QBARS - v29n1 The Last Time I Saw Warren - A Tribute

The Last Time I Saw Warren - A Tribute
David G. Leach, Madison, Ohio

R. 'Anna Baldsiefen'
R. 'Anna Baldsiefen'
Photo by Lawrence Pierce

Warren Baldsiefen died last spring, in March as - a matter of fact. I have been trying ever since to obtain the dust-dry facts of his biography but I should have long since realized that they are unimportant.
Warren was the outsize guy, the classic super in everything he was and did. To rhododendron hobbyists he was the foremost introducer of new and improved hybrids in the East, with a ferociously expensive pricelist - until the plants arrived, and the bemused recipient unpacked the finest, most meticulously grown rhododendrons that had likely ever been seen.
There are no other words for it: Warren Baldsiefen loved rhododendrons. They were his life. He was fascinated by everything about them, and he was the best judge of them, the most acute observer of their attributes that I have known.
I remember when I first visited his little plot of a nursery alongside a railroad embankment at Rochelle Park, New Jersey, about 25 years ago. He was not long out of the air force as a navigator on bombing missions over Germany. He had started from scratch, with Guy Nearing's advice and nothing more, and it was not easy going. But he was enthusiastic, so eager to learn, and so proud of the few hundred young plants he had managed to propagate. And he had reason to be.
Of course he prospered. He was not satisfied with just pinching the terminal buds on his yearlings. He cut them back to the previous year's growth. The loss of a year's size increase in commercial value meant nothing compared with the luxuriantly branched plants which brought joy to his perfectionist's eye.
It was typical of him that, when he had outgrown the land at Rochelle Park in 1964, and then at his next location near Paramus, he moved his nursery to Bellevale, New York, because he felt that he owed it to his customers to produce his plants in a hard and testing climate. He could have, so easily, moved southward to a longer growing season, lower costs and a larger production.
Warren Baldsiefen introduced nearly all of the new hybrids of merit produced in the East for about one human generation. Gable's, Amateis', Dexter's, he appraised them all with a benign but selective and informed sagacity.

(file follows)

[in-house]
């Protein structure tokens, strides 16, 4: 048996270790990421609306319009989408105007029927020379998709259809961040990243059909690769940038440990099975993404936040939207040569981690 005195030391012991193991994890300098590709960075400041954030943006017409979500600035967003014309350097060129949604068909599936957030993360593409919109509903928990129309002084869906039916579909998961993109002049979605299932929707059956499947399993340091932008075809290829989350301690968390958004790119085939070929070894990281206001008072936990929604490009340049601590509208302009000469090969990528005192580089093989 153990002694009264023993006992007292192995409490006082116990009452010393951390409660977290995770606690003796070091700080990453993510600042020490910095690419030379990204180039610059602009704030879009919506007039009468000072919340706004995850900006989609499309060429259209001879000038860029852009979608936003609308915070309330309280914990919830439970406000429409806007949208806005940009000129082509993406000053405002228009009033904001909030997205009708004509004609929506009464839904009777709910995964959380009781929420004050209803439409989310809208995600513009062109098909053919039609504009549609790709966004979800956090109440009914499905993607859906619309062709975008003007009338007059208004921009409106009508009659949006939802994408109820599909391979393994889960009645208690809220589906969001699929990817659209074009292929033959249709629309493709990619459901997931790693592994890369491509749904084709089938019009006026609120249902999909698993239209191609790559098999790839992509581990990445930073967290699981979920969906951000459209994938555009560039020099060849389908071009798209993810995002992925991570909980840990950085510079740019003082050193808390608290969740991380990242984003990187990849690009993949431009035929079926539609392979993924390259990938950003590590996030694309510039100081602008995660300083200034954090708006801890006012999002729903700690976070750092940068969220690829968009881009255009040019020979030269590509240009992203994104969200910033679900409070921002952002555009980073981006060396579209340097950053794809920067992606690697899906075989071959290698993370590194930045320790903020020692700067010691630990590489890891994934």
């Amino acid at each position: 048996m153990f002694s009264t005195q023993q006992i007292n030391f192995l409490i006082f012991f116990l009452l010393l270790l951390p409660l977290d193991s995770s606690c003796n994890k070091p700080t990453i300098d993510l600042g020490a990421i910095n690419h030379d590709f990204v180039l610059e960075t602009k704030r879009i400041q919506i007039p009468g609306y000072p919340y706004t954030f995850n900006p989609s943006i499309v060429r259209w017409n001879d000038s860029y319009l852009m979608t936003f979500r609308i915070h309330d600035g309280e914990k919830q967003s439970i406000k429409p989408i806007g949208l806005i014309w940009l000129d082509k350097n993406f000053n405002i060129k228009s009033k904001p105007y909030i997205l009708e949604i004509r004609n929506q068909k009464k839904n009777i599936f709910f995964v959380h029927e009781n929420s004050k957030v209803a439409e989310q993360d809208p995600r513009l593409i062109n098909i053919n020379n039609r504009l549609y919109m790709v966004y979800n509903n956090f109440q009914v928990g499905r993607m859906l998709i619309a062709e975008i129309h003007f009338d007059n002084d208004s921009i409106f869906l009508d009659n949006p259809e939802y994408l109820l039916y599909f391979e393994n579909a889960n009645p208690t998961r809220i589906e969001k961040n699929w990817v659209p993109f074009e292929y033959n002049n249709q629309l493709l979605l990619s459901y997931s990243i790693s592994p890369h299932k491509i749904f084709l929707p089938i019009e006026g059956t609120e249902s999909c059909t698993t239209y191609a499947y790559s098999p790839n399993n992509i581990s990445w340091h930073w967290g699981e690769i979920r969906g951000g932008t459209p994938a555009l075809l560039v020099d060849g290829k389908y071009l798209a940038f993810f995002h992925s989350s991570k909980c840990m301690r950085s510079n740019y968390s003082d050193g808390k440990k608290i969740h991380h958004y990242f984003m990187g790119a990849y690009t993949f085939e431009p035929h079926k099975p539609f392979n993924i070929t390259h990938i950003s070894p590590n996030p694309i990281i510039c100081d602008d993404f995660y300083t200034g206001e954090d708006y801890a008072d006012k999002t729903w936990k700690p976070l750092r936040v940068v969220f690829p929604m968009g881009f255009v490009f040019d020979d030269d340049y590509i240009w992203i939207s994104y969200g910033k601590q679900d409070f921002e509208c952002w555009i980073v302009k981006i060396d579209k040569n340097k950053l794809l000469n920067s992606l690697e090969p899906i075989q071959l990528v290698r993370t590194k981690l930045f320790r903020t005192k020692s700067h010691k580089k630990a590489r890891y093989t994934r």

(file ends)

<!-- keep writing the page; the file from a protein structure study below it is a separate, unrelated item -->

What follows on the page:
Everybody in the rhododendron world knew of Warren but few knew him. He was a private person; he abhorred crowds and meetings. His inner resources made him self-sufficient. But his kindness and generosity were legendary, his exploits a source of wonder to his friends.
He was nationally known as a skier and expert on avalanche control. I remember the excitement and exhilaration when the two of us fired shells from an old army howitzer at Alta to bring down a huge snow overhang on a peak which threatened to engulf skiers on a lower slope. In fact, if not in title, he headed the avalanche control in Utah for years, narrowly escaping with his life time and again, in a Hemingway-like dance of death, the age-old challenge of man to nature. Warren had a Bunyonesque charisma.
My old friend was tall, attractive, exuberantly expressive, wondrously vital and alive, obstreperously optimistic, always humorous. He was expert in so many ways: as a scuba diver, as an ornithologist, as a trout fisherman. A 50-mile hike was just a warm-up to him. Every winter he and his wife, Suzie, shared for a spell the life of the Indians who inhabit the strange gothic otherworld in the Grand Canyon. I know not the color of his belt, but his karate knowledge enabled him to break three planks at a blow before my astonished eyes.
The last time I saw Warren he was, as always, incapable of being discouraged or despondent. It was buoyant just to be in his presence. There was never enough time to fulfill his interests. He was unique. He was a scholar, a naturalist, an authority on the works of Charles Dickens. He was a humanitarian, with a vast indignation for exploitation of his fellow man, and an equally encompassing love. He died of cancer. He was 52.